By Lucy McCullough
I am looking forward to the arrival of native strawberries. Nothing compares to the sweet and juicy locally grown berries. I like to just wash and eat them without sugar, cake or cream, but I am tempted at least once during the season to share a strawberry shortcake dessert. Some folks like the pound cake or angel cake version and some of us prefer the biscuit. The following recipe was the one my mother served that includes yeast, making them light and fluffy, not at all like the typical baking powder biscuit. The recipe also makes a large quantity for a large group, stored for the next treat or baked for another purpose.
Wash and drain berries. Slice or cut into quarters and add sugar of choice to taste. Press lightly with masher and let sit in the refrigerator to create juices. Bake the biscuits and cut in half. Butter lightly. Cover with berries and top with whipped cream.
Angel Flake Biscuits
Dissolve 1 package of dry yeast in 5 tablespoons of lukewarm water. Mix together 5 cups flour, 5 teaspoons baking powder, ½ teaspoon baking soda, 1 scant teaspoon salt and 3 tablespoons sugar. Cut in 1 cup butter (or shortening) with pastry blender.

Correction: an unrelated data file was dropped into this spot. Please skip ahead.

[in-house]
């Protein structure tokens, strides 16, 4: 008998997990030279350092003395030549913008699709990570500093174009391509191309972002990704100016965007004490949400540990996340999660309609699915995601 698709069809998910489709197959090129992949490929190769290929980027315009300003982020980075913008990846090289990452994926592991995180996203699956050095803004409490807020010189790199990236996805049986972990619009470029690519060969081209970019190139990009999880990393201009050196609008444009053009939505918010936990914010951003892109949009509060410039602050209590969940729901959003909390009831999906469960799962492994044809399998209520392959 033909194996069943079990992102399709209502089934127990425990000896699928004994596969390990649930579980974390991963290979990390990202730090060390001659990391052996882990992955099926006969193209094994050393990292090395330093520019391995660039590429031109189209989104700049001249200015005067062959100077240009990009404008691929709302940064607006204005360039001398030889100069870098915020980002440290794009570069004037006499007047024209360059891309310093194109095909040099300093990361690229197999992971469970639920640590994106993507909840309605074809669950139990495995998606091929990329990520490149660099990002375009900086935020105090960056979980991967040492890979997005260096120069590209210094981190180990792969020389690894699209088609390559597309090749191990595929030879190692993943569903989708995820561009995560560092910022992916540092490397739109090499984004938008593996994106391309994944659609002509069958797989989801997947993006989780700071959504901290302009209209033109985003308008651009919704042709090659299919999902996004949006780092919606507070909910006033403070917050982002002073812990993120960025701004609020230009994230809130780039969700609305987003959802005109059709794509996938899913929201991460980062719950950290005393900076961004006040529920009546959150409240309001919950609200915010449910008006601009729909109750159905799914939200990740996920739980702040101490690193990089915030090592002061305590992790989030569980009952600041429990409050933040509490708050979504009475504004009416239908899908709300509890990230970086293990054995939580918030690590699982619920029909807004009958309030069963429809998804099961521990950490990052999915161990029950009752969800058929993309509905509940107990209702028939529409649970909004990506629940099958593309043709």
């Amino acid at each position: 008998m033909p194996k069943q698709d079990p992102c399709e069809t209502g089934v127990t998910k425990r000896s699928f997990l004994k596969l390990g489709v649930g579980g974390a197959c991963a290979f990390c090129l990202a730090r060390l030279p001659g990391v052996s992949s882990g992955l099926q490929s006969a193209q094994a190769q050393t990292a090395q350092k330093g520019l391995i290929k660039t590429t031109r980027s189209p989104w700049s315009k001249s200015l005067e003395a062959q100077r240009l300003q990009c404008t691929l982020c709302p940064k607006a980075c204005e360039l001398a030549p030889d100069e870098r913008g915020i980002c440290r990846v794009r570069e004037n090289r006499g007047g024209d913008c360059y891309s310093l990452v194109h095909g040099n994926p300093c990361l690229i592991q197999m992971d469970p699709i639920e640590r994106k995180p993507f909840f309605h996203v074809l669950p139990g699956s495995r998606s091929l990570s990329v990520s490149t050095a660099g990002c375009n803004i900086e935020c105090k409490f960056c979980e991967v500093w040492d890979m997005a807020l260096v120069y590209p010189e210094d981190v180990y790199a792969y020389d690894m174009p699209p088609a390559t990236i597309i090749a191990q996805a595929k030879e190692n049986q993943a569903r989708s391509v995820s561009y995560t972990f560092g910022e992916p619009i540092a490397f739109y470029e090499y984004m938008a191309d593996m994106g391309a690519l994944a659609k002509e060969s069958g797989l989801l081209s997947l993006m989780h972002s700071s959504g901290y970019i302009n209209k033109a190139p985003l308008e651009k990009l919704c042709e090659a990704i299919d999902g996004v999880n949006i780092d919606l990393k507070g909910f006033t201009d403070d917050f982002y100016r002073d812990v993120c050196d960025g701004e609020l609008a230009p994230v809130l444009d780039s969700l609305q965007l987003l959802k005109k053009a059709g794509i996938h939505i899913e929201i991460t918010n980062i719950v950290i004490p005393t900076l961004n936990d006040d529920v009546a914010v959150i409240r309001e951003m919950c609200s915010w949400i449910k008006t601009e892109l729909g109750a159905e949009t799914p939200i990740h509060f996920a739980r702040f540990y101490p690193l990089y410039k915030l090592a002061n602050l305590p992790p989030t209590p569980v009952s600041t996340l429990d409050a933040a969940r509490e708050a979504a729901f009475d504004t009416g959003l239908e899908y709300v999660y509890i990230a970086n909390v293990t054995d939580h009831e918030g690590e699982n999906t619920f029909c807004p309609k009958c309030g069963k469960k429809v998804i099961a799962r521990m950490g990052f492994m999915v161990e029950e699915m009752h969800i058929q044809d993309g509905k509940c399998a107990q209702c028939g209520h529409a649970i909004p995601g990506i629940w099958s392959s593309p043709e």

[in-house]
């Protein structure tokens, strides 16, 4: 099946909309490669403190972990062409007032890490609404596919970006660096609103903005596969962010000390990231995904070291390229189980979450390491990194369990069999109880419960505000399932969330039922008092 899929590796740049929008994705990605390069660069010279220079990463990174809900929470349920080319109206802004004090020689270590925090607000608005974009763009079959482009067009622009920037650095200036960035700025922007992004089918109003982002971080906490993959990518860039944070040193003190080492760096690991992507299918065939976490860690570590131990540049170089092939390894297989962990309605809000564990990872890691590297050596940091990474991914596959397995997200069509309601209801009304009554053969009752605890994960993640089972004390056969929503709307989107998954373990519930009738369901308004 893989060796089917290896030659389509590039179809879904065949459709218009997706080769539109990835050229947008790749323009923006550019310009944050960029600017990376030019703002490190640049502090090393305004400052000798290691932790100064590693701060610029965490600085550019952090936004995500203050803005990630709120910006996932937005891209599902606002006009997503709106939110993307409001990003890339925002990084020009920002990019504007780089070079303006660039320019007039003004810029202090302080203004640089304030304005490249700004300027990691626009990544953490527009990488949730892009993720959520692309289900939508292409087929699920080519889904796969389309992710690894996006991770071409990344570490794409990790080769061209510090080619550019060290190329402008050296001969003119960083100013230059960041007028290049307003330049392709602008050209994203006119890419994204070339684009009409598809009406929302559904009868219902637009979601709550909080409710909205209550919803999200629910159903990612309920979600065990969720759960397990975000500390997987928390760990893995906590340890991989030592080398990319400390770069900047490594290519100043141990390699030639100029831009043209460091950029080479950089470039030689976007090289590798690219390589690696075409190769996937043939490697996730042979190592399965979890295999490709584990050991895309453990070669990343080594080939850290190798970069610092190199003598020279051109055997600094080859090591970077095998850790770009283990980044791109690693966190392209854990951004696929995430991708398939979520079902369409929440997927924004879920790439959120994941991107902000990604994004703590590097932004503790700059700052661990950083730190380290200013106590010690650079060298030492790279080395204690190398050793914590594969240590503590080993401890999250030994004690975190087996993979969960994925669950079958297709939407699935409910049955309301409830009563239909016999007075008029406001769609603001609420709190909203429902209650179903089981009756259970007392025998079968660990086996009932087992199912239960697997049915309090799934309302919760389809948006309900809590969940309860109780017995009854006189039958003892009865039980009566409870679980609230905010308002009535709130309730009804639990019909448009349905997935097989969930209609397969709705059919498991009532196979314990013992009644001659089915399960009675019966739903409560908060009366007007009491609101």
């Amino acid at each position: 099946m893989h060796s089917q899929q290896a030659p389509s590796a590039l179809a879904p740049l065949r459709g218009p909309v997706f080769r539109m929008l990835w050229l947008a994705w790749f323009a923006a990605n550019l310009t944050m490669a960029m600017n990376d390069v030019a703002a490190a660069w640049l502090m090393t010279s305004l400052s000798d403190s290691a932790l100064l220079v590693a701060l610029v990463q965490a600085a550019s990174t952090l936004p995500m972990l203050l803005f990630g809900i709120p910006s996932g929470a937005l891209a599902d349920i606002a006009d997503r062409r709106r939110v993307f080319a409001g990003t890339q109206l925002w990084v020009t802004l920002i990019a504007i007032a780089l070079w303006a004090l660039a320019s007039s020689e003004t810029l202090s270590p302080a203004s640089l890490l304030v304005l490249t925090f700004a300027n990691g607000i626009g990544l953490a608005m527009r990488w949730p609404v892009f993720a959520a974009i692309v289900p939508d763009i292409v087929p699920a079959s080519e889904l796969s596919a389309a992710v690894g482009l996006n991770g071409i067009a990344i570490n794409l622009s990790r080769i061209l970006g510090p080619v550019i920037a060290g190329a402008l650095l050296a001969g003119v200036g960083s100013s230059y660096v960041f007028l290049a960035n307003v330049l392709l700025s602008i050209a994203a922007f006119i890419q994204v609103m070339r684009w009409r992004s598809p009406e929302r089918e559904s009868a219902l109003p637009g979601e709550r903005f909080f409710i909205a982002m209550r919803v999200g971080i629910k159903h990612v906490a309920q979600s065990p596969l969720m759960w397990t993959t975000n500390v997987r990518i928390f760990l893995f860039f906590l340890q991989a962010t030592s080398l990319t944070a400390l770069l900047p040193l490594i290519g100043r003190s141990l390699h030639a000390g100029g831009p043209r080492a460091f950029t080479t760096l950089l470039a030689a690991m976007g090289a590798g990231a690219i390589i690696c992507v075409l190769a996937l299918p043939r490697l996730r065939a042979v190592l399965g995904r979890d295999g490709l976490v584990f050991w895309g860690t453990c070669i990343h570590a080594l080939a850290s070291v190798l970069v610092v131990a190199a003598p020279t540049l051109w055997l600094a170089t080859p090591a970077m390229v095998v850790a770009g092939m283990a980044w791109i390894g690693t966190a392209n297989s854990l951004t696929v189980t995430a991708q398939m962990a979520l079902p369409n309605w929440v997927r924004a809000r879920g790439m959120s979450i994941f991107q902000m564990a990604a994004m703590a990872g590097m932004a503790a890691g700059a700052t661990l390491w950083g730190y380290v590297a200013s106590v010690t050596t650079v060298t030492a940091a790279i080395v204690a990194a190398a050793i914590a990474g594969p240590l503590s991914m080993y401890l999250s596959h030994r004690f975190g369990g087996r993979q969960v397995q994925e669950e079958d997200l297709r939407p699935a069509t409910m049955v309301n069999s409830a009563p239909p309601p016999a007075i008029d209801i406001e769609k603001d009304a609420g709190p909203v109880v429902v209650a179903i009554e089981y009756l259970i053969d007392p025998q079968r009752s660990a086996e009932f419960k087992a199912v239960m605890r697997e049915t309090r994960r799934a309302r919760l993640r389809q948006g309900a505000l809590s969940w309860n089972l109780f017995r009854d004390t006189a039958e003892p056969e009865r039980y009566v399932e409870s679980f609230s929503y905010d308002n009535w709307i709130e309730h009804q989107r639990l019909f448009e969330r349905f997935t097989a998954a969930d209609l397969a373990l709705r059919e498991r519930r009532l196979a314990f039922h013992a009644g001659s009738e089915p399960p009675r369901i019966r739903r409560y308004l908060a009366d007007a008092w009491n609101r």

Add 2 cups room temperature buttermilk* to the yeast mixture. Stir in the dry ingredients and use immediately or store in the refrigerator to be used as needed. (Keeps in the refrigerator for several days.)
Form into biscuits or drop by spoon onto greased pan and let sit at room temperature for a few minutes before baking. Bake at 400 degrees F for 12-15 minutes.
* You can find powdered buttermilk in the baked goods section of the grocery. Follow directions and add to the yeast mixture. The powdered buttermilk is great to have on hand to add to pancakes, waffles, etc.
NOTE: When I was a child my mom also served the biscuits on top of stew, on chicken/turkey and gravy or instead of bread for lunch or dinner. Occasionally they were served with eggs and sausage for breakfast. Another favorite treat was splitting the hot biscuit, buttering lightly and coating with honey. Yum, yum!
Lucy McCullough and her husband, Jim, started Catamount Outdoor Family Center on the family farm in 1978 and have been operating Catamount’s B&B since 1996. A former cook at Catamount’s Tavern, she helps manage the farm and works part-time as Catamount’s CFO and office manager.